A great way to assist with causes that are important to you is through charitable giving. From a financial perspective, it can also have a positive impact on your taxes, making it an important part of financial and estate planning. While charitable donations often peak during the holiday season, there is no reason you have to wait until year’s end to allocate your charitable funds. Read on for the many ways to donate effectively and the reasons for doing so.
Involve Your Family
It is important to involve family in your charitable giving actions at a very early age. The best way to raise charitable children is by modeling it for them and involving them with your own charitable efforts. A great way to go about this is trying to find a connection between their passions and charitable opportunities. For example, if your kids love animals, you could help them collect toys for a local shelter. Or if they love cooking, serving food to the homeless would be a great option.
Even before your children are old enough to be involved themselves, you can instill the value of giving. When planning an early birthday party you can ask guests to bring supplies to be donated to a local school instead of gifts, and together you can drop off the supplies. You can imagine the impact that can have on your children even at such a young age.
Introducing: Charitable Remainder Trust
Charitable remainder trusts can result in three main benefits: generate income for you, decrease your taxes and allow you to pursue your philanthropic goals. This is a “split interest” type of trust wherein you can contribute and receive a tax reduction based on the assets being donated to charity. To put it simply, you make a donation to a trust. Depending on how the trust has been set up, it can provide income on a regular basis (annually, semi-annually, quarterly, monthly) to the beneficiaries for a set period of time after which the remaining money is distributed to charity. Contact your financial advisor to learn more about Charitable Remainder Trust opportunities.
Tax Benefits of Charitable Giving
Aside from the benefit to a particular charity or charities, donating can be advantageous for tax purposes. As a rule of thumb, always consult with your tax professional for how it will affect your personal taxes. To receive charitable contribution deductions, you must itemize your deductions rather than standardize them.
While itemizing may save on taxes during your lifetime, leaving your assets to a charity after you have passed saves on estate taxes. Estate taxes encourage charitable donations by decreasing the taxable amount that for which the beneficiary may be responsible.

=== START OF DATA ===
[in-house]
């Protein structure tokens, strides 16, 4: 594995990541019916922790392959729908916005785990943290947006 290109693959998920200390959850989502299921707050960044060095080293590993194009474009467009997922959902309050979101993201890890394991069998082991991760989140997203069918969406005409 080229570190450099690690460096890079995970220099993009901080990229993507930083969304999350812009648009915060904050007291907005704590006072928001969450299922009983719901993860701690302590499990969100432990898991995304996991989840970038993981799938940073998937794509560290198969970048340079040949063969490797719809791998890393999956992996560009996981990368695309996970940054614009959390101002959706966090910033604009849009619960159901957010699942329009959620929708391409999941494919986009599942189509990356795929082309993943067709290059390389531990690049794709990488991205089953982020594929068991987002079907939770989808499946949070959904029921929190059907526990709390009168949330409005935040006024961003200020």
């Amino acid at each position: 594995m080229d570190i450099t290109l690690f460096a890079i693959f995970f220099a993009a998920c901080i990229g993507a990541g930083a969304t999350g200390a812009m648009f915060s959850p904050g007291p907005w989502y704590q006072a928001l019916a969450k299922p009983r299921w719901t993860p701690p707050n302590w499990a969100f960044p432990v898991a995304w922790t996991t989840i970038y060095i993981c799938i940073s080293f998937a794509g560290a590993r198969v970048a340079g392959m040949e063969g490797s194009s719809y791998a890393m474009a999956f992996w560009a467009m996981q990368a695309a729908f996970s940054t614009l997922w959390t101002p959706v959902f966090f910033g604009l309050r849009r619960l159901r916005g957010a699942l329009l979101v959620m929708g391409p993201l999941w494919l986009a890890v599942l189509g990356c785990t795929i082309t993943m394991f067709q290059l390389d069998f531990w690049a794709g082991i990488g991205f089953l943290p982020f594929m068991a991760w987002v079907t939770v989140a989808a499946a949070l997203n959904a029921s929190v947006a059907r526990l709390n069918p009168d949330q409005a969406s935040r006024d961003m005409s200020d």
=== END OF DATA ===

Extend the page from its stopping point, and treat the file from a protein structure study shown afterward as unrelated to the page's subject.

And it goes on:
How Charitable Giving Makes You Feel
Speaking from personal experience, donating to charity inspires a really wonderful feeling. Giving back does not strictly mean making monetary donations. For those with less disposable income, there are still ways you can get involved. For example, you can donate clothes you no longer wear or donate your time. Often you will experience a deeper connection if your donations are tied to your passions. If you are having trouble identifying a charity, there exist many websites that help guide you to find the right organization, like VolunteerMatch.org.
Donating can also inspire your peers. If you notice a young person in a coffee shop, consider buying their coffee unannounced and, in turn, asking them to pay it forward. Again, it does not have to be monetary in nature but does also generate that same ‘feel good’ notion in both you and the recipient.
Endowments are monetary donations for which the investment income has a specific predetermined purpose. For those with the resources to do so, endowments are a wonderful way to leave a legacy for a lifetime of importance. Endowments are most often tied to education but can also exist with cultural institutions, religious organizations and hospitals.
Education and Extracurricular Giving Opportunities
After retirement, giving back to schools is a wonderful way to dedicate your time. There are many opportunities in education such as helping in a classroom, conducting a seminar or mentoring students in a field you have strength, even driving the school bus. Outside of the classroom you can also volunteer to coach a sports team or an individual athlete.
As you can see, there are innumerable ways to give back. Donations are not just limited to those monetary in nature. Whether you are donating your time, money or anything in between, there are many benefits to be had and we invite you to share your charitable experiences with us.
The opinions voiced in this material are for general information only and are not intended to provide specific advice or recommendations for any individual. This information is not intended to be a substitute for specific individualized tax or legal advice. We suggest that you discuss your specific situation with a qualified tax or legal advisor.
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